Jiggles that Help Bat Biosonar
Bats use ultrasonic signals to navigate in total darkness or track down tiny prey like mosquitoes. To echolocate, they emit ultrasound calls and listen for echoes of those calls as they bounce off objects in the environment. Researchers know that the morphology of a bat’s nose and ears may help it to aim its calls and detect the direction from which the echoes originate, but they don't fully understand what makes bat biosonar so accurate. Now, Rolf Müller of Virginia Tech and colleagues have demonstrated that fast jiggling movements of tissue structures on the nose and in the ears of horseshoe bats dramatically boost their ability to pinpoint the source of incoming signals. The results could guide the design of new bioinspired sensors that may give drones location skills as remarkable as those naturally available to bats.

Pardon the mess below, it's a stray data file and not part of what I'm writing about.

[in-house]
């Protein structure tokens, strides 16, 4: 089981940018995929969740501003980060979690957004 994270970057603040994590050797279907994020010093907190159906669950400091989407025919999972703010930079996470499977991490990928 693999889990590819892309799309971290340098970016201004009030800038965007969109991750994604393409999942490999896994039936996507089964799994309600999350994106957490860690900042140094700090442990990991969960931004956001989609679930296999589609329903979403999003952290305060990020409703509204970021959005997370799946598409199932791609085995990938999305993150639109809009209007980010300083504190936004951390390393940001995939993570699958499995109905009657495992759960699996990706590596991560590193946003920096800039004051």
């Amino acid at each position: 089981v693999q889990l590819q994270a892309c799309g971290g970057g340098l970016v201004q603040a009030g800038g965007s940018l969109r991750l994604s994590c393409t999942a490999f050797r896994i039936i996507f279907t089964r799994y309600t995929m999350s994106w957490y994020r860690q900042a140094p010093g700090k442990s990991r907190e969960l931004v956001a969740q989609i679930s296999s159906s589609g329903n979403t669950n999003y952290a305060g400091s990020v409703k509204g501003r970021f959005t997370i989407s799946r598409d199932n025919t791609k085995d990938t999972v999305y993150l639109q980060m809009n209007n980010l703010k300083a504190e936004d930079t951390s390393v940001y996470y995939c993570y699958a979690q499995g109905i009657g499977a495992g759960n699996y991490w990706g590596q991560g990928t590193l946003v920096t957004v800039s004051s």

Using computer models and 3D-printed robots, the team quantitatively analyzed how the directional information that bats derive from echoes of their calls is affected by changes in the shape of their noseleaves—skin and cartilage folds surrounding the bat’s nostrils—and of the outer parts of their ears. Specifically, in horseshoe bats, the noseleaves oscillate between an extended and a contracted conformation and the ears between an upright shape and a bent one. Through numerical simulations and experiments with the robots, the authors compared the number of directions that could be distinguished when these structures were static and when they underwent shape changes. They found an increase in the number of resolvable directions by up to 2–3 orders of magnitude when the noseleaves and ears could deform, compared to when they couldn't.
This research is published in Physical Review Letters.
Matteo Rini is the Deputy Editor of Physics.